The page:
The people I have support have helped me learn and grow too. They helped me overcome my biggest challenge – communication. English is my second language, so I struggled with that at first. In time, my confidence in my English grew after spending time communicating with my clients. Having people be more patient when listening to and talking with me helped me become more patient and improve my communication skills with others.

Completing a lot of study has definitely helped me be a better Support Worker. I’ve done a Diploma in Community Welfare, Certificate III in Homecare and Community, Certificate III in Education Support for Special Needs, Certificate IV in Human Resources, as well as additional training in communicating with deaf and blind people and people with challenging behaviours through Senses. I try to keep busy all the time and do things that are useful to my job and life in general. Life is precious, so I don’t want to waste it.

Jennifer Colorado
Support Worker
Senses Foundation, Western Australia

True Stories: Elaine Carr – The career of choice

Elaine Carr

I always knew that I wanted to work with people and do something selfless. I never realised where it would take me though.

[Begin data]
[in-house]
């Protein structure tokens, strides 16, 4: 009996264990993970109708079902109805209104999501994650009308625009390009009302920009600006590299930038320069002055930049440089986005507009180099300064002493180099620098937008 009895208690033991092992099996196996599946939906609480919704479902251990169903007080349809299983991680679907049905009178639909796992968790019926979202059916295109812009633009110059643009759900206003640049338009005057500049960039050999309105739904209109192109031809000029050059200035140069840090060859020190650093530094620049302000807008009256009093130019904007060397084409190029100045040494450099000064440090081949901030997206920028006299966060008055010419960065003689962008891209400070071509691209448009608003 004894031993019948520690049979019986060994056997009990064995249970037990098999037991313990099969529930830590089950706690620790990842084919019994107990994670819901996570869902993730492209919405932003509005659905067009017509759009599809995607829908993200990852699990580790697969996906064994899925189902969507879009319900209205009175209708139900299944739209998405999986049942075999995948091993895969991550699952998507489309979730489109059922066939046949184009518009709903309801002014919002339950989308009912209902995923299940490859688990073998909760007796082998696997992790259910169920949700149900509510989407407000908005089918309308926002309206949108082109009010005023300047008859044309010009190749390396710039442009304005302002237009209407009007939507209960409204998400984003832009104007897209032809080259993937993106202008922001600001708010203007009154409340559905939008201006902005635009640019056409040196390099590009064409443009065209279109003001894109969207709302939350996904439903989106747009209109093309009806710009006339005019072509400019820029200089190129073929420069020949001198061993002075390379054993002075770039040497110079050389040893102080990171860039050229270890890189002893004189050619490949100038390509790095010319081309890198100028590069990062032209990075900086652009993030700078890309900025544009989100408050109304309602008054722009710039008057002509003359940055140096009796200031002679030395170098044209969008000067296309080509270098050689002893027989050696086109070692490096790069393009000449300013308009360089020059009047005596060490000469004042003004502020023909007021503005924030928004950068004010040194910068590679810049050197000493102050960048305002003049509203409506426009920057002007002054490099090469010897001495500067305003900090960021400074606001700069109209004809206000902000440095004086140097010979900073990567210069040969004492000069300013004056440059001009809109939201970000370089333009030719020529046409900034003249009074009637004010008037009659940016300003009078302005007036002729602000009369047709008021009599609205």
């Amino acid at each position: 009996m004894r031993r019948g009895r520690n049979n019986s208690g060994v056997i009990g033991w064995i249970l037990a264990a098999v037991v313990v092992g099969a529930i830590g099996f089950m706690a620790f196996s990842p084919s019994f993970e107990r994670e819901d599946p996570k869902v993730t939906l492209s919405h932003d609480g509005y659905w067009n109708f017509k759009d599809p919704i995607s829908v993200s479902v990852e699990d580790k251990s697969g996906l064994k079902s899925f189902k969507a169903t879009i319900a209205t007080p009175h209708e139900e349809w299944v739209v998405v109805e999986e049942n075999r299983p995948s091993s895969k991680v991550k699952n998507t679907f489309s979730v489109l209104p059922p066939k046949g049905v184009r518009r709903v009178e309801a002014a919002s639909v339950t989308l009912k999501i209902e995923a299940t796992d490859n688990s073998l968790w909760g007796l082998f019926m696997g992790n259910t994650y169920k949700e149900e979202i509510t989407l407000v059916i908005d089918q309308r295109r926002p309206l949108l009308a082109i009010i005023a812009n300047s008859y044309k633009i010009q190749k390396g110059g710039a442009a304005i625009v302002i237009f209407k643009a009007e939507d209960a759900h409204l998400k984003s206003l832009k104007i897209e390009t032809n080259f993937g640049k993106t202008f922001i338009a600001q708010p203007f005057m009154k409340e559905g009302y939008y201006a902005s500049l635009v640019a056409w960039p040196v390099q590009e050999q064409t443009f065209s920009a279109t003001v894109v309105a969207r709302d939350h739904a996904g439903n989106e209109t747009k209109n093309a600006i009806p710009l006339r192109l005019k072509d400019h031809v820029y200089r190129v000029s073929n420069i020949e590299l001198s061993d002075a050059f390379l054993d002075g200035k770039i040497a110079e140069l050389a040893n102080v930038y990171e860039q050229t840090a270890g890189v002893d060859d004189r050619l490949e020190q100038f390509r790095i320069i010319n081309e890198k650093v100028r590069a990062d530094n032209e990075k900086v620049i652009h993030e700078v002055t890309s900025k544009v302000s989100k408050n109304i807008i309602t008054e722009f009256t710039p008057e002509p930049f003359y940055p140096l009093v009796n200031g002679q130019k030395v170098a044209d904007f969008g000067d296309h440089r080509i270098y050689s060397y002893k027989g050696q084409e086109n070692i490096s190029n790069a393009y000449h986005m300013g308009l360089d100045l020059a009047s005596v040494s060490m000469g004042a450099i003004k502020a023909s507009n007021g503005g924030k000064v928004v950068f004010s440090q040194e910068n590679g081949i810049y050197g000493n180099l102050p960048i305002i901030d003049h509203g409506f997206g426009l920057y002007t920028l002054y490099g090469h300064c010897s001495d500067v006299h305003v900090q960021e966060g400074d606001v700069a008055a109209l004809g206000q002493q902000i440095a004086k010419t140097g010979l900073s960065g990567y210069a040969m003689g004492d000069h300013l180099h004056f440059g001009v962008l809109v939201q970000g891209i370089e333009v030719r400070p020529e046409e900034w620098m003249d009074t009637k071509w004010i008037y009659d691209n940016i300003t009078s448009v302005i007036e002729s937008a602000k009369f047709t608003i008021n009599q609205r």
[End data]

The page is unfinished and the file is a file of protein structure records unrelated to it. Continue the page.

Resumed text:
I started off working for a few health and disability services in the United Kingdom while I was studying at uni. A year into my studies I realised that uni wasn’t for me. So I took off and backpacked around Asia and Australia. I had a working visa for Australia and while working in a small mining town in Western Australia, I met Mick – my future husband. That wasn’t part of the plan, but I ran with it and settled in Australia. Once my visas were sorted out, I turned to finding a career. I narrowed it down to two choices where I could help others; aged care or disability. I chose disability because I thought it would be more interesting and challenging. It was the best decision I ever made.

Despite having absolutely no experience in the sector, Nulsen employed me as a support worker in a home for people with high care needs. Within my first year, Nulsen enrolled me in a Certificate 3, then 4 in Disability. Doing the training offered such an insight to the world of disability care. It was fabulous.